• Children’s feet should be measured before buying shoes of any kind including training shoes.
  • Children should not have ‘hand me downs’ or clothing purchased from charity shops.

When a child leaves placement, it is the expectation that their clothing should at least meet minimum requirements.  If the child has been in your care for over three months, they should have a full complement of up to date clothing and footwear, in good condition.  Carers need to show that all children in their care have plentiful changes of clothing and that children are encouraged to take part in choosing their clothing (where age appropriate).

Hire Purchase

Foster carers should not sign any hire purchase agreements on behalf of teenagers in their care as they may be held responsible for the debt if a young person fails to pay.

Income Tax / National Insurance

Foster carers are treated as self-employed for taxation purposes.  Her Majesty’s Revenue and Customs expects that all income is declared and foster carers require to register as self-employed with HMRC.

HMRC has produced a self-instruction on-line pack.

All foster carers are required to register as liable to pay national insurance contributions within three months of starting work.  You may be fined if you fail to do so.  Registration does not automatically mean you have to pay National Insurance contributions, as you may be eligible for an exemption.  The tax office will also give you the required information – ask for a leaflet concerning tax and self-employment.  However, please note, it is not the responsibility of the tax office to notify your self-employed status to the NI contributions office.  They work separately, and it is your responsibility to ensure that you have filled in the necessary documentation for both tax offices.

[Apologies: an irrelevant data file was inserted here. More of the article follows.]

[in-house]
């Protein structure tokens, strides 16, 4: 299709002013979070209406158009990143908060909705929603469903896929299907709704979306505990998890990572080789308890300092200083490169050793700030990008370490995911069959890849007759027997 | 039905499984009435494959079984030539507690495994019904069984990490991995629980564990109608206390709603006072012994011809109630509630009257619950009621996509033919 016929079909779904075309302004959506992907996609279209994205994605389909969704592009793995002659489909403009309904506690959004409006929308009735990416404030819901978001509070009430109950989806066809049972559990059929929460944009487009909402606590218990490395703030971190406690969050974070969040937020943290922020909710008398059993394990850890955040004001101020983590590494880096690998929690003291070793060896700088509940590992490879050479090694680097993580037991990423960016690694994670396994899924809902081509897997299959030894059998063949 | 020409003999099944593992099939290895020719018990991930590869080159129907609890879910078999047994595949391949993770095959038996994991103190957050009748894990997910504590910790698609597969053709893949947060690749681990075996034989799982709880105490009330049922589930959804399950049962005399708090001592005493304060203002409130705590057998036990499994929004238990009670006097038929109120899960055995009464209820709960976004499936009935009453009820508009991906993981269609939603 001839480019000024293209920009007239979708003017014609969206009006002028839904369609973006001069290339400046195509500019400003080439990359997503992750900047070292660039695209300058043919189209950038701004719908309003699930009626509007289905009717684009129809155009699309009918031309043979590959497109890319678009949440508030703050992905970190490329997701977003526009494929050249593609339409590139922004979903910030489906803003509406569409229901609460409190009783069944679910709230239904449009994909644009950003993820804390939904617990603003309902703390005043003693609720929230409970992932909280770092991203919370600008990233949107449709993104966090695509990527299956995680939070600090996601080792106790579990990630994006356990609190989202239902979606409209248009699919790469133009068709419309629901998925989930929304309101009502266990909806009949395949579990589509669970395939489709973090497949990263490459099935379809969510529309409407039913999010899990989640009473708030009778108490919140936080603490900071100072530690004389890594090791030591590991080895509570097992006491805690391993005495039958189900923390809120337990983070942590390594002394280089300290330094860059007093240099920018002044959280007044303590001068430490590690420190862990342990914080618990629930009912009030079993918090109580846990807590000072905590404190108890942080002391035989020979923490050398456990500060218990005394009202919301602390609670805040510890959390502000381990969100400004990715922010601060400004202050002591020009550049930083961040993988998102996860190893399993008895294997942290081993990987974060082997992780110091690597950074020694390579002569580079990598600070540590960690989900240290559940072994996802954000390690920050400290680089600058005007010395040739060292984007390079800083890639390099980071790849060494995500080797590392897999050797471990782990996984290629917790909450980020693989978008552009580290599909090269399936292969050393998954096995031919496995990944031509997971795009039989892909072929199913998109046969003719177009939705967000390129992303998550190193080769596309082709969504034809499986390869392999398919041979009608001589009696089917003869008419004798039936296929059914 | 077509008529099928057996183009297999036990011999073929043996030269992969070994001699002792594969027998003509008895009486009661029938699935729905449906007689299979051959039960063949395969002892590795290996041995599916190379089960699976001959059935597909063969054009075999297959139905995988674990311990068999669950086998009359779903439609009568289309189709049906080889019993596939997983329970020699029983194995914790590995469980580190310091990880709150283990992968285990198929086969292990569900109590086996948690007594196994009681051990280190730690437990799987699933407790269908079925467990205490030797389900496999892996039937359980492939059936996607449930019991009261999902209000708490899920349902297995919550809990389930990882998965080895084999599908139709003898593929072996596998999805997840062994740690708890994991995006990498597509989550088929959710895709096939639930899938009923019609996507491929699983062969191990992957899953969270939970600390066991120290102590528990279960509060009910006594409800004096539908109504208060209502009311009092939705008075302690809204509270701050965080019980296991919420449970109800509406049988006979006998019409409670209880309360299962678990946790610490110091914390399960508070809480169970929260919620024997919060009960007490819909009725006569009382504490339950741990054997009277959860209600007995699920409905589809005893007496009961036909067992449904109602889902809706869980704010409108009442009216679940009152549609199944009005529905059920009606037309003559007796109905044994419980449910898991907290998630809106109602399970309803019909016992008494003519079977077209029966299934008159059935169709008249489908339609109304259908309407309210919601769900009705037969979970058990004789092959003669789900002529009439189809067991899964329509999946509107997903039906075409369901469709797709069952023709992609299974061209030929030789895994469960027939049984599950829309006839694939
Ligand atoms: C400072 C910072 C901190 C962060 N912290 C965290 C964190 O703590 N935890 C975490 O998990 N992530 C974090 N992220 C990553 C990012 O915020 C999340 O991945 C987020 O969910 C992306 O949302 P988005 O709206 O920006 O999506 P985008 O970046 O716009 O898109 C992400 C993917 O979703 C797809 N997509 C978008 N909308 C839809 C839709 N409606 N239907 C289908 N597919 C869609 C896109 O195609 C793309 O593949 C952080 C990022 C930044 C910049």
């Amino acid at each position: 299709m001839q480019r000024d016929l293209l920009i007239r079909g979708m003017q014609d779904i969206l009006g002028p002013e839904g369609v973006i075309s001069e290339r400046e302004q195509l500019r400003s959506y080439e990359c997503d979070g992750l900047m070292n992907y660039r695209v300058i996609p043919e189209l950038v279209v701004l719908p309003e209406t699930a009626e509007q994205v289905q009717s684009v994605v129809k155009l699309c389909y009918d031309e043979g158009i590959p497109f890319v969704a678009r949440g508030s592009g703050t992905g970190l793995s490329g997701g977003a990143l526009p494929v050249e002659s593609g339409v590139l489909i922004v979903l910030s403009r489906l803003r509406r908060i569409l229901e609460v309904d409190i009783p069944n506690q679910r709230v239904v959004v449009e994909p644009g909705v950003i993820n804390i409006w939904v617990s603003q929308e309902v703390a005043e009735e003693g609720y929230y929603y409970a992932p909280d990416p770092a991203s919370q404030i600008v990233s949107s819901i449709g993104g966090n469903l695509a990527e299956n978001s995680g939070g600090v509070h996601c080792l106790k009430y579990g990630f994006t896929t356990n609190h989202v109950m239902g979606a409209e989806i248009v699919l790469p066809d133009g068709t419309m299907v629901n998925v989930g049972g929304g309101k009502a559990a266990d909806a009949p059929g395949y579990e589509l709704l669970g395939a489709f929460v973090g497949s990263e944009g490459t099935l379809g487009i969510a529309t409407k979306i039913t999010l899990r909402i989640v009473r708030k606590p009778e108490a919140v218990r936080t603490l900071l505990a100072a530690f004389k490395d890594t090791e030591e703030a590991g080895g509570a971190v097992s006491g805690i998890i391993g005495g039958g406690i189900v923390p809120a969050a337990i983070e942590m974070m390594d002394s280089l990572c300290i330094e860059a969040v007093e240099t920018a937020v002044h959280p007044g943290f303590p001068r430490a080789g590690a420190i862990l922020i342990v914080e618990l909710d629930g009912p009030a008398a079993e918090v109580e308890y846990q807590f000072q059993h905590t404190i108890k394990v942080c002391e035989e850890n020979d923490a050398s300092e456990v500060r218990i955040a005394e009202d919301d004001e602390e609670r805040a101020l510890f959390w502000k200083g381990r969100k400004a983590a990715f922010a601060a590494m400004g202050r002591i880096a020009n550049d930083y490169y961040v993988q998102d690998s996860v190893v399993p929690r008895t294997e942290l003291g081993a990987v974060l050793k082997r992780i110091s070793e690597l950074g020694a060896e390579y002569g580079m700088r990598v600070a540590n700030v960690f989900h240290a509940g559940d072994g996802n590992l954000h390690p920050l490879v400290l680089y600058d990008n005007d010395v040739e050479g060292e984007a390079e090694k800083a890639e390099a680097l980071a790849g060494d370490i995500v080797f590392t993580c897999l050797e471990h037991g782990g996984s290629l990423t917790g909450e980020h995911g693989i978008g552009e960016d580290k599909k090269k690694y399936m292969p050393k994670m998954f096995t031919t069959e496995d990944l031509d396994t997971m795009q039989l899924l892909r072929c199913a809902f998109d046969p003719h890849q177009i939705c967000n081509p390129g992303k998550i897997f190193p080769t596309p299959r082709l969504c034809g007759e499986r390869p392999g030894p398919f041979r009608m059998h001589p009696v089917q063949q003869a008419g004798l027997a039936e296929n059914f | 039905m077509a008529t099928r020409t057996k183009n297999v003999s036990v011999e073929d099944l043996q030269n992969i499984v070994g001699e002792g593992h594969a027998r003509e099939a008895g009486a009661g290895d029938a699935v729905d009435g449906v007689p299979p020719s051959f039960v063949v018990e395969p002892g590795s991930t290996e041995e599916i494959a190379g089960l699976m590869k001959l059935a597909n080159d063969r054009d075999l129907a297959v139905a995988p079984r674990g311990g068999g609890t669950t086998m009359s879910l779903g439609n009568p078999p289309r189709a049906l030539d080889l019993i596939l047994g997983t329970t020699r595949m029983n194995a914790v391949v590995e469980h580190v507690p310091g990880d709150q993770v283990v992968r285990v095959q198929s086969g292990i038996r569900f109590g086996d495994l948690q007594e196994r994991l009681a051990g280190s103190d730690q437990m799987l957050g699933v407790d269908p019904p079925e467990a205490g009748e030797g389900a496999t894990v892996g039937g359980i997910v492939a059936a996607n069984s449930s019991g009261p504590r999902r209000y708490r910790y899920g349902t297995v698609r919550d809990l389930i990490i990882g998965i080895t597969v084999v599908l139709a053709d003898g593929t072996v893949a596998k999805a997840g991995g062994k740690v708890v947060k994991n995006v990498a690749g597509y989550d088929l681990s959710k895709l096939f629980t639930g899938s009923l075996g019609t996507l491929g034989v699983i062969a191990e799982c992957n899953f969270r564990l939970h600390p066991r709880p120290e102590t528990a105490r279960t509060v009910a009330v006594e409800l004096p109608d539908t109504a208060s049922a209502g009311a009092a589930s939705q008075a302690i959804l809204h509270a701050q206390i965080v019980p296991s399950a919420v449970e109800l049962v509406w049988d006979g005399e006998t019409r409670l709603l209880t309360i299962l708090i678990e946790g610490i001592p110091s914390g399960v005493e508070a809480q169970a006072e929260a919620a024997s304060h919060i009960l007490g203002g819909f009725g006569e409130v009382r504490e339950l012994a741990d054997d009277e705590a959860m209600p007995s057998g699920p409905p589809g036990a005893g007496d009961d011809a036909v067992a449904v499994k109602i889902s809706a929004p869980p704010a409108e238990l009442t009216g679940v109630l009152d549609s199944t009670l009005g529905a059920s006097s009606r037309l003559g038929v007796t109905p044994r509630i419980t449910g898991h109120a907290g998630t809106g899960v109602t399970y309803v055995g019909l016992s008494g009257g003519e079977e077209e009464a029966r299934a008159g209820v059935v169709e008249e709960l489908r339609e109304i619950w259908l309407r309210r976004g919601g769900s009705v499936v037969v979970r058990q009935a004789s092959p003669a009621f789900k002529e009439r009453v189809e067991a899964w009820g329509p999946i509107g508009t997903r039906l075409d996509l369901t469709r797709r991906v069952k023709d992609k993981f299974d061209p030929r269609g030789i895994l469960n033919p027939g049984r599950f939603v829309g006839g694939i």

Legal Advice

Foster carers need to be aware they can be held liable for injury to the fostered child.  In extreme circumstances they may require legal representation, for instance, if allegations result in charges being laid against them.  Argyll and Bute Council subscribes to the Fostering Network on behalf of all foster carers, and this entitles them to receive free legal advice.  They may also benefit from the Fostering Network’s legal expenses scheme, which pays costs incurred as a result of any criminal prosecution brought against an individual or family member whilst acting as a foster carer.  Civil claims are not generally covered by the policy.

Household Insurance

It is the responsibility of all carers to inform their home insurance provider that they are fostering and to ensure that they have a policy that covers for both accidental and malicious damage caused by a young person within their home.  The Fostering Network provides information on providers who offer specific foster care insurance.  Argyll and Bute do not provide insurance against risks associated with the placement of young people in carers’ households and the service will not be held responsible or liable for any loss, damage or injury resulting from the placement.

Car Insurance

Foster carers must inform their car insurance company that they foster and arrange suitable cover.  The insurance policy must be fully comprehensive and include business use.  Foster carers will be required to show their insurance documents, MOT and driving licence to their supervising social worker every year.  This is also a requirement of the Foster Care Review.